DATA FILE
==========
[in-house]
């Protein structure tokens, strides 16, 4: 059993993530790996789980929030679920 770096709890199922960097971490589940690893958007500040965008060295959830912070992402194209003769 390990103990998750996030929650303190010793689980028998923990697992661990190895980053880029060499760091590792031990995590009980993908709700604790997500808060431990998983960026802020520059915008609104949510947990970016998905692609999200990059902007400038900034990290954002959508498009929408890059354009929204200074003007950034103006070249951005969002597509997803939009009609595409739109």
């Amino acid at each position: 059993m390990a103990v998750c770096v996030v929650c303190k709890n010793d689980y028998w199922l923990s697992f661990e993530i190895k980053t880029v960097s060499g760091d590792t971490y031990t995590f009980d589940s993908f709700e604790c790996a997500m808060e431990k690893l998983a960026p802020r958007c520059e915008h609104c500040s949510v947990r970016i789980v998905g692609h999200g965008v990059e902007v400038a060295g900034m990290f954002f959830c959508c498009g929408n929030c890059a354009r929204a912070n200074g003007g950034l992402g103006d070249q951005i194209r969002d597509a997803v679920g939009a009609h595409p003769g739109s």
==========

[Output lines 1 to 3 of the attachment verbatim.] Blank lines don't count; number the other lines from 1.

[in-house]
């Protein structure tokens, strides 16, 4: 059993993530790996789980929030679920 770096709890199922960097971490589940690893958007500040965008060295959830912070992402194209003769 390990103990998750996030929650303190010793689980028998923990697992661990190895980053880029060499760091590792031990995590009980993908709700604790997500808060431990998983960026802020520059915008609104949510947990970016998905692609999200990059902007400038900034990290954002959508498009929408890059354009929204200074003007950034103006070249951005969002597509997803939009009609595409739109």
């Amino acid at each position: 059993m390990a103990v998750c770096v996030v929650c303190k709890n010793d689980y028998w199922l923990s697992f661990e993530i190895k980053t880029v960097s060499g760091d590792t971490y031990t995590f009980d589940s993908f709700e604790c790996a997500m808060e431990k690893l998983a960026p802020r958007c520059e915008h609104c500040s949510v947990r970016i789980v998905g692609h999200g965008v990059e902007v400038a060295g900034m990290f954002f959830c959508c498009g929408n929030c890059a354009r929204a912070n200074g003007g950034l992402g103006d070249q951005i194209r969002d597509a997803v679920g939009a009609h595409p003769g739109s």